COMMENTARY | The last American soldiers are departing Iraq, leaving the Iraqi people a republic that has been won with considerable blood and treasure. Whether they can keep that republic on their own is still a question unanswered.
There is another question, perhaps inevitable, being asked. Was it worth it?
The New York Times, of course, naturally says not. One would expect the left leaning Times to come to that conclusion. But one has to consider that in the nine years of campaigning in Iraq, from the moment the first armored formation crossed the border with Kuwait to the moment the last soldiers returned, 4802 coalition troops, including 4484 Americans, were killed, according to Icasualties. The monetary cost was $800 billion, according to the Christian Science Monitor.
In determining whether the Iraq War was worth it, one needs to make an exercise into the counter factual. The question to be asked is, what if we had not invaded Iraq and attempted to continue the policy post Gulf War of containing Saddam Hussein?
WikiLeaks revealed, according to the New York Post, that Iraq possessed chemical weapons when the coalition troops entered that country in 2003. Weapons caches have been found for years since the invasion. That Iraq moved large amounts of WMDs to Syria in advance of the invasion remain a matter of dispute, according to the Washington Times. Barack Obama’s own Director of National Intelligence, James Clapper, believes this took place. Satellite imagery of truck convoys suggests that something was moved into Syria just before the invasion.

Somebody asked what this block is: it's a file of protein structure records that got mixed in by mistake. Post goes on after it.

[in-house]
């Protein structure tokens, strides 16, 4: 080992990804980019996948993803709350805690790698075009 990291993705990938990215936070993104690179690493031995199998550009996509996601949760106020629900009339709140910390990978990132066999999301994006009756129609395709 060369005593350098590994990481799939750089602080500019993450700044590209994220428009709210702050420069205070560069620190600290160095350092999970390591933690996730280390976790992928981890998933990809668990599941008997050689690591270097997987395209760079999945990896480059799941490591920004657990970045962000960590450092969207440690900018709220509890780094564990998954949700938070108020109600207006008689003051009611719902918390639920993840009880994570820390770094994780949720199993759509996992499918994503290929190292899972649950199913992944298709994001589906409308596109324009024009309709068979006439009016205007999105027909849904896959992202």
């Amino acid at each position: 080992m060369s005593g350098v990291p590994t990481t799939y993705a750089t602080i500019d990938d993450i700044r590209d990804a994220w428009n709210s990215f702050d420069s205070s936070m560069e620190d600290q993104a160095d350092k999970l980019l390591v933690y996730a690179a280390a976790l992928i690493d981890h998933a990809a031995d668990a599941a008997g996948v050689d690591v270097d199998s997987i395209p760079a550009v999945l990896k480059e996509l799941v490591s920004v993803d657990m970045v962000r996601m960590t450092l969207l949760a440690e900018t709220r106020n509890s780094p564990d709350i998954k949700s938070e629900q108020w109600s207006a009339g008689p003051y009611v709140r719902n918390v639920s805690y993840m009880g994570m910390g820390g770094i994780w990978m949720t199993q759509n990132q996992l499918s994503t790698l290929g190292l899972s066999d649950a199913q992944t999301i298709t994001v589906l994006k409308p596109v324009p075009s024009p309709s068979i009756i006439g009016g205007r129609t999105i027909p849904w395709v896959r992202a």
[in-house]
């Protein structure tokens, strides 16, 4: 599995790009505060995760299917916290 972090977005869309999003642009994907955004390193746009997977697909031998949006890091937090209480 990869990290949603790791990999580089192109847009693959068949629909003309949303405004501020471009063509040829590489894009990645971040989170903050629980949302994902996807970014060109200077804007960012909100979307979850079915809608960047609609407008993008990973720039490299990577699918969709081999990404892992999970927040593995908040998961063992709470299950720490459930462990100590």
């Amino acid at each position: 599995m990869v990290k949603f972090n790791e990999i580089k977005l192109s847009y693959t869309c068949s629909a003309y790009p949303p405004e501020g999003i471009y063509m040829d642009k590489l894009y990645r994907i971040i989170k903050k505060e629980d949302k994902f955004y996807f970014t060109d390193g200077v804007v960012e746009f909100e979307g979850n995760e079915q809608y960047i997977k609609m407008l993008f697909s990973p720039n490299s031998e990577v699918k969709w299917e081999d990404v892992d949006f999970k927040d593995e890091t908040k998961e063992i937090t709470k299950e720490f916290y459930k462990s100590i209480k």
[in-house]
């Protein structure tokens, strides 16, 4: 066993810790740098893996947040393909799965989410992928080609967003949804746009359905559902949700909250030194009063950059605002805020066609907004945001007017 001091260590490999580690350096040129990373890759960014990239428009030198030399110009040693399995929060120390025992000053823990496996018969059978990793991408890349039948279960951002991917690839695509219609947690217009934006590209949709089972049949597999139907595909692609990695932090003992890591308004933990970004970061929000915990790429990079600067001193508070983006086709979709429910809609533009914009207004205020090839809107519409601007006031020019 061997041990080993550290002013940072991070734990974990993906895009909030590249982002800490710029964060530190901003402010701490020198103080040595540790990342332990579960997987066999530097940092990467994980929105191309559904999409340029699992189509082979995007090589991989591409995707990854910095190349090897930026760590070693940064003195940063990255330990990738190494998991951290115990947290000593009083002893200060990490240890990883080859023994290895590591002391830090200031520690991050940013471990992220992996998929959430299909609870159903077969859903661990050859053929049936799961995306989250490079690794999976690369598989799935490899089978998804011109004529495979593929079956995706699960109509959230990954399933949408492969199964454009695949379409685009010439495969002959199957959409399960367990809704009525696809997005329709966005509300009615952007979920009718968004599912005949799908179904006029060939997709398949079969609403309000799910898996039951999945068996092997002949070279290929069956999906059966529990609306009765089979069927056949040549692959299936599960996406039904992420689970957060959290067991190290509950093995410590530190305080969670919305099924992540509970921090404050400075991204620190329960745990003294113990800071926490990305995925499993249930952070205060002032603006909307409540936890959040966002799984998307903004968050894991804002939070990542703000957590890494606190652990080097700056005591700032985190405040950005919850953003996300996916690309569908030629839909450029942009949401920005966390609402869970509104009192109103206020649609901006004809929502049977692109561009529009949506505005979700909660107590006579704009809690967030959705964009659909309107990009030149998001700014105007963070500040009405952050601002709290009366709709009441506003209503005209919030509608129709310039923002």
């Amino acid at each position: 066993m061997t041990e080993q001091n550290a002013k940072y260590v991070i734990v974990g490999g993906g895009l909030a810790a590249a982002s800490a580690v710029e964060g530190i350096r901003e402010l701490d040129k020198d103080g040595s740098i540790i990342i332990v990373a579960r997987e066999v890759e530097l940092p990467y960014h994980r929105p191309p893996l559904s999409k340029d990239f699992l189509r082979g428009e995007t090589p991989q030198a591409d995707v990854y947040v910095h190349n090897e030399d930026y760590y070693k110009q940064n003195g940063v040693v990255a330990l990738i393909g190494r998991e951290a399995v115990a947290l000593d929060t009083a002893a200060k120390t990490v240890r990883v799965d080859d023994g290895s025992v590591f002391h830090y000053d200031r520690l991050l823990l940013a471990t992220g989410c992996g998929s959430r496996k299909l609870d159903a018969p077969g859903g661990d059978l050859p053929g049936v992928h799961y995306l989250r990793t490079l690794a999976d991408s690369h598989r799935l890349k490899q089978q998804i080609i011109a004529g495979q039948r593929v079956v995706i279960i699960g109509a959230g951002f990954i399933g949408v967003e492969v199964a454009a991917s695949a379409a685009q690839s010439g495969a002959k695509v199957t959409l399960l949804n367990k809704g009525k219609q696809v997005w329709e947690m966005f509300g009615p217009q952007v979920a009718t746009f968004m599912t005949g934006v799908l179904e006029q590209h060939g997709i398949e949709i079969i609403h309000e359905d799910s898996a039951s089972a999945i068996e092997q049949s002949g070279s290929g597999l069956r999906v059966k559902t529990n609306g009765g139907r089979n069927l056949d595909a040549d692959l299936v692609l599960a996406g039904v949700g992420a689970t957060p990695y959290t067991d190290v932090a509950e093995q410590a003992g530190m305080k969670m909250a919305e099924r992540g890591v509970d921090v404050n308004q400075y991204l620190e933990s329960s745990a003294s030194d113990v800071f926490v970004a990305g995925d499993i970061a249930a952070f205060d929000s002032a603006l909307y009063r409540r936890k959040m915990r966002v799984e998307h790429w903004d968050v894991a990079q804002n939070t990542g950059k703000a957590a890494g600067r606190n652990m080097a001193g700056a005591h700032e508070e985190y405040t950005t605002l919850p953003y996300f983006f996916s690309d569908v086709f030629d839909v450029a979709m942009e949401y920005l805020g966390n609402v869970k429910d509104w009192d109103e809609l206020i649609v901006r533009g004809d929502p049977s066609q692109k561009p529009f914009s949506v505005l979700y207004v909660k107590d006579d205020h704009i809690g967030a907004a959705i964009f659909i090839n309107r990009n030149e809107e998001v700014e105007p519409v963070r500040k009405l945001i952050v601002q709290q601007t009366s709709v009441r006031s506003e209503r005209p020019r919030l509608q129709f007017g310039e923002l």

It is not unreasonable to assume that had the Saddam Hussein regime survived, it would have been armed with chemical weapons. One could also imagine such a regime reconstituting its nuclear bomb program after the U.N. inspection regime collapsed. How soon afterwards Iraq could have obtained nuclear weapons would depend on how soon it could have obtained fissile materials.
Could a failure to put an end to Hussein’s regime in 2003 have resulted in a worst outcome than the eight and a half year long insurgency that followed? A case can be made that a Saddam Hussein regime that survived into the second decade of this century would have been armed with chemical and nuclear weapons and would have been willing to use them to advance Hussein’s dream of hegemony in the Middle East. The Iraq War may well have prevented this nightmare.